While green hydrogen dominates global…
Russia’s crude oil exports dip…
The world’s biggest oil-producing company, Saudi oil giant Aramco, has started laying off hundreds of employees—mostly foreign staff—across several divisions in response to the oil price crash, Bloomberg reported on Thursday, quoting sources with knowledge of the matter.
Aramco, which employs nearly 80,000 people, annually revises down its staffing, but this year’s job cuts are larger than before, Bloomberg’s sources said, while Aramco commented on the report that it was not providing at this point details about the actions it had taken to boost competitiveness and resilience.
Saudi Aramco’s first-quarter net income dropped to US$16.66 billion from net earnings of US$22.2 billion for Q1 2019 due to the coronavirus pandemic and the oil price crash that Saudi Arabia itself helped to worsen with the oil price war in March.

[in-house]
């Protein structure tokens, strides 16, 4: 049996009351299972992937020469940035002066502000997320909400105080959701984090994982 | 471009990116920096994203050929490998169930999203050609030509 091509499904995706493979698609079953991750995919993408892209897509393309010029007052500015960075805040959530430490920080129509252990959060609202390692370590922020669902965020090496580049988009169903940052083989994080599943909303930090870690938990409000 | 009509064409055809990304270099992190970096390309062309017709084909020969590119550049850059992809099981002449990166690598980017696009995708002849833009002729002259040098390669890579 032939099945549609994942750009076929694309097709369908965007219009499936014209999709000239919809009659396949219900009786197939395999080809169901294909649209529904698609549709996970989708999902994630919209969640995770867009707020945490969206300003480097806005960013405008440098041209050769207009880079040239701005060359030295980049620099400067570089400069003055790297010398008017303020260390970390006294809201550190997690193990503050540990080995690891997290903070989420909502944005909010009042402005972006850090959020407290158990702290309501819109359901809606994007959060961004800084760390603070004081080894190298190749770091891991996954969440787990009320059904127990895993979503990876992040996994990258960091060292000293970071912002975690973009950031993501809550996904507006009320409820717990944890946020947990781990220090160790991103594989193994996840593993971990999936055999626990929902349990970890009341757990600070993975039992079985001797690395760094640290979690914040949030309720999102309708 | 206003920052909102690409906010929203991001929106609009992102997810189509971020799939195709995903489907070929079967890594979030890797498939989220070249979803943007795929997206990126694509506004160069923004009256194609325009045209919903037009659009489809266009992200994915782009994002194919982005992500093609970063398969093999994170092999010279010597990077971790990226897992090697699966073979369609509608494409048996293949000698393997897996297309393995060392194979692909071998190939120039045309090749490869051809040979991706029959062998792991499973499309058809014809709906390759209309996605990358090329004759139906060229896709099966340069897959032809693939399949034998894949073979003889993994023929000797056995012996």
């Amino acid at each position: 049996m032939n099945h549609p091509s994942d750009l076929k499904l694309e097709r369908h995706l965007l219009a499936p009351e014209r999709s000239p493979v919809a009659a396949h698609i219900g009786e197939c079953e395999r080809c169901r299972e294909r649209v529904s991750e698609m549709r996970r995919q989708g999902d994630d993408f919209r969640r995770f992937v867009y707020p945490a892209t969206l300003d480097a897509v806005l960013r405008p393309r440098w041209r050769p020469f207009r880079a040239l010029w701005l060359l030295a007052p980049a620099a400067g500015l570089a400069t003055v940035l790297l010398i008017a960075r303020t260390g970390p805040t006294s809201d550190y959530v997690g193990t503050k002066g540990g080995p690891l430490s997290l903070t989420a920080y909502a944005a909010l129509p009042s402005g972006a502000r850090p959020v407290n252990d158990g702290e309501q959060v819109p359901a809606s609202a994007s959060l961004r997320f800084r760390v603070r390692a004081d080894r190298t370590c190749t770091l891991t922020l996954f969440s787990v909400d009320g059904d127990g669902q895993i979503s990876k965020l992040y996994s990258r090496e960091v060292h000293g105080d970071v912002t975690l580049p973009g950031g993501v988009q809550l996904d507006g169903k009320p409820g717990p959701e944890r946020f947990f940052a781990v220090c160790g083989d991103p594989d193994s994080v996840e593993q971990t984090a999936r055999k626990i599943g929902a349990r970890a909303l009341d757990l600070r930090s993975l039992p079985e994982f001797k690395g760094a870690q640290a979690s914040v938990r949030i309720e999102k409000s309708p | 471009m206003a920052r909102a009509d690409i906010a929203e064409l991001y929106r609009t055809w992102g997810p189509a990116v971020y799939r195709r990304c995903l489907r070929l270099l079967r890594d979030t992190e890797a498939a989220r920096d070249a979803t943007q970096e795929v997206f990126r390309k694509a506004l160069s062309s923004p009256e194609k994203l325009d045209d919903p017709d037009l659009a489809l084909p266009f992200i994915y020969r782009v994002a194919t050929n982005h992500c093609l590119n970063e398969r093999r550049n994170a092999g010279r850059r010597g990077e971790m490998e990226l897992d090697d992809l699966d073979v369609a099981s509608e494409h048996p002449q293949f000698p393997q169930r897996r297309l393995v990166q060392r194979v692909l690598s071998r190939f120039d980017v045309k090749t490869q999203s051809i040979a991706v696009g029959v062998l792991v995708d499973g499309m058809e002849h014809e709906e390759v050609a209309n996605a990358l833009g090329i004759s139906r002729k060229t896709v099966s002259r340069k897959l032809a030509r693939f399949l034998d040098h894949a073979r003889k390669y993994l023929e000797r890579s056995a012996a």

More recently, Aramco was said to have idled offshore rigs and postponed a US$18-billion expansion project in the wake of the demand and oil price crashes. In early May, offshore drilling contractor Noble Corporation plc said that its jack-up rig Noble Scott Marks, located offshore Saudi Arabia, will be suspended at the request of its client for up to one year, beginning in the first half of May. Then earlier this week, Shelf Drilling said that it had received a notification from its customer on the suspension of operations for the High Island IV jack-up rig for up to 12 months. The offshore rig is contracted to Aramco.
The Saudi oil giant is not the only major oil firm to slash jobs in order to cut costs during this crisis.
Earlier this month, supermajor BP said it would cut 10,000 jobs or around 15 percent of its workforce.
As BP aims to reinvent itself as an energy company and a net-zero company by 2050 and sooner, the UK-based supermajor is resorting to job cuts—most of which in office-based positions, in order to reduce its costs as the downturn has severely affected its finances.
By Charles Kennedy of Oilprice.com
More Top Reads From Oilprice.com:
Charles is a writer for Oilprice.com